A congressional bill introduced by Arizona Rep. Rick Renzi proposes to
add 257 acres to the grounds of the Casa Grande Ruins National Monument

Indian artifacts are lost as forests are logged, critics say, because
safeguards are inadequate

300 reasons not to forget lessons of Wounded Knee

New Oglala Sioux tribal council takes oath of office

Tribes file trust funds mismanagement lawsuit

Youthful reservations have great potential

Indian foster kids can't attend brother's funeral

Questions on Hohokam site stall Continental Ranch plan

Prehistoric S. Texas comes alive on Web

Native Cooking

Bandelier National Monument preserves the Pueblos' traditions

Experience Enduring Native American Cultures at the Southwest Museum of
the American Indian

The factionalism stereotype

Tribes file class action trust accounting lawsuit

Judge Rules Slave Descendants Can Sue Cherokee Nation

Two sites that claim to contain Sitting Bull's remains to be remodeled

My photos of the burial sites: http://americanindian.net/2003u.html


Humor & Other Things:

I got this from Ed Clark:


1. You accidentally enter your password on the microwave.

2. You haven't played solitaire with real cards in years.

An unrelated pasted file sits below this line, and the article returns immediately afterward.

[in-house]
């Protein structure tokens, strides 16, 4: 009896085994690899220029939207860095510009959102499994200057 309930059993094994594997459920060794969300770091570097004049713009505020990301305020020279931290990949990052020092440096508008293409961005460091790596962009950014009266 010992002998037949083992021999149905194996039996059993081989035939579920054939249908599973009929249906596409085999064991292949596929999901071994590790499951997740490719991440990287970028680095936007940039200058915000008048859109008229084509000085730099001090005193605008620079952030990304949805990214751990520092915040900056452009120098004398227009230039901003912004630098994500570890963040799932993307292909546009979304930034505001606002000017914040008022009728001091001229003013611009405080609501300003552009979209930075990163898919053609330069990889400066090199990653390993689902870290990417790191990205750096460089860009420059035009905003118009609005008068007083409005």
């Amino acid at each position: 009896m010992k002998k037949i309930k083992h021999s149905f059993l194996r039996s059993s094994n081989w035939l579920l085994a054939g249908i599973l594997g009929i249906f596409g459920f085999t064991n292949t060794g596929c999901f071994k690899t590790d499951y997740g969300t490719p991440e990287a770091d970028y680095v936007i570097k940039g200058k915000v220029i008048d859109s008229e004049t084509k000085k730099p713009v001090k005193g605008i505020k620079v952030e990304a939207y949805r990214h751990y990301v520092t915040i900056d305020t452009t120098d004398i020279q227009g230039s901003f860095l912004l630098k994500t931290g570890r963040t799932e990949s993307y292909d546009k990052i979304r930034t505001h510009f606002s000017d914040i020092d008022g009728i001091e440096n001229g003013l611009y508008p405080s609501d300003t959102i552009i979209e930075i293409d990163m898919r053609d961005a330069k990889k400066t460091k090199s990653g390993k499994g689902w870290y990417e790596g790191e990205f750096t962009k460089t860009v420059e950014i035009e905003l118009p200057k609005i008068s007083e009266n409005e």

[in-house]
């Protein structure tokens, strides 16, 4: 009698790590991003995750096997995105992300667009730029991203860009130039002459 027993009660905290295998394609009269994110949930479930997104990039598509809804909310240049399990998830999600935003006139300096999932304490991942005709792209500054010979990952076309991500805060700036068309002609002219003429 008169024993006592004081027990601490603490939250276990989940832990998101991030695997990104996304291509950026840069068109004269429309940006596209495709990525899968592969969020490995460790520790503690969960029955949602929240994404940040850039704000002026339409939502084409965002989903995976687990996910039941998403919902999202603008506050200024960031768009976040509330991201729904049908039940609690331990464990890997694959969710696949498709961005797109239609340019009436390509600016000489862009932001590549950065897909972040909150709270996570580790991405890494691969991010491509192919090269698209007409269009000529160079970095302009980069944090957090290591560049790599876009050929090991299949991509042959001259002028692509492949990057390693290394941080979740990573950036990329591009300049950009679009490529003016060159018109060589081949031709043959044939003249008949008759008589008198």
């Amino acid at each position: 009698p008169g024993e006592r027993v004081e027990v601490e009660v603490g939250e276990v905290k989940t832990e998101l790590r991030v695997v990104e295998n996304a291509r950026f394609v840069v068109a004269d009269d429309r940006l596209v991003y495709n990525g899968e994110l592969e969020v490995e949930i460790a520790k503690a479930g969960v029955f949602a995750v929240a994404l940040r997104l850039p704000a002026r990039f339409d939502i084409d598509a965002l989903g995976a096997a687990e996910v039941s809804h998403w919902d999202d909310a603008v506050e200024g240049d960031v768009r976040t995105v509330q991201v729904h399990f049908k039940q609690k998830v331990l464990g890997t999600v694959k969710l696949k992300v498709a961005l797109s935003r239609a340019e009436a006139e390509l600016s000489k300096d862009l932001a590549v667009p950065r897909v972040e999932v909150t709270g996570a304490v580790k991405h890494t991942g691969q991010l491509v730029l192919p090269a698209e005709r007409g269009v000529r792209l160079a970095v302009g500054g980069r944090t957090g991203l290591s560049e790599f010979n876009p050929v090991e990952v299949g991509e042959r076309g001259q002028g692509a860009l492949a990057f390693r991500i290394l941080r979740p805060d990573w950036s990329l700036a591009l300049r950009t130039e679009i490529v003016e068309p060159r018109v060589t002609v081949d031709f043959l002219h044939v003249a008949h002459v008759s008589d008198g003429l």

3. You have a list of 15 phone numbers to reach your family of three.

4. You e-mail the person who works at the desk next to you.

5. Your reason for not staying in touch with friends and family
is that they don't have e-mail addresses.

6. You pull up in your own driveway and use your cell phone to
see if anyone is home to help you carry in the groceries.

7. Every commercial on television has a web site at the bottom
of the screen.

8. Leaving the house without your cell phone, which you didn't
have the first 20 or 30 (or 60) years of your life, is now a
cause for panic and you turn around to go and get it.

10. You get up in the morning and go on line before getting
your coffee.

11. You start tilti! ng your head sideways to smile.   : )

12. You're reading this and nodding and laughing.

13. Even worse, you know exactly to whom you are going to
forward this message.

14. You are too busy to notice there was no #9 on this list.

15. You actually scrolled back up to check that there wasn't
a #9 on this list.

AND! NOW U R LAUGHING at yourself.


More from Ed:

Quotes from Bob Hope - May 29, 1903 - July 27, 2003:

Nice tribute to a man who DID make a difference:

ON TURNING 70 "You still chase women, but only downhill".

ON TURNING 80 "That's the time of your life when even your
birthday suit needs pressing."

ON TURNING 90 "You know you're getting old when the candles
cost more than the cake."

ON TURNING 100 " I don't feel old. In fact I don't feel
anything until noon. Then it's time for my nap."

in the ring ... the referee kept stepping on them."

ON SAILORS "They spend the first six days of each week sowing
their wild oats, then they go to church on Sunday and pray
for crop failure."

ON NEVER WINNING AN OSCAR " Welcome to the Academy Awards or,
as it's called at my home, 'Passover'."

ON GOLF "Golf is my profession. Show business is just to pay
the green fees"

ON PRESIDENTS   " I have performed for 12 presidents and
entertained only six."

the doctor said to my mother, 'Congratulations.You have an
eight-pound ham'."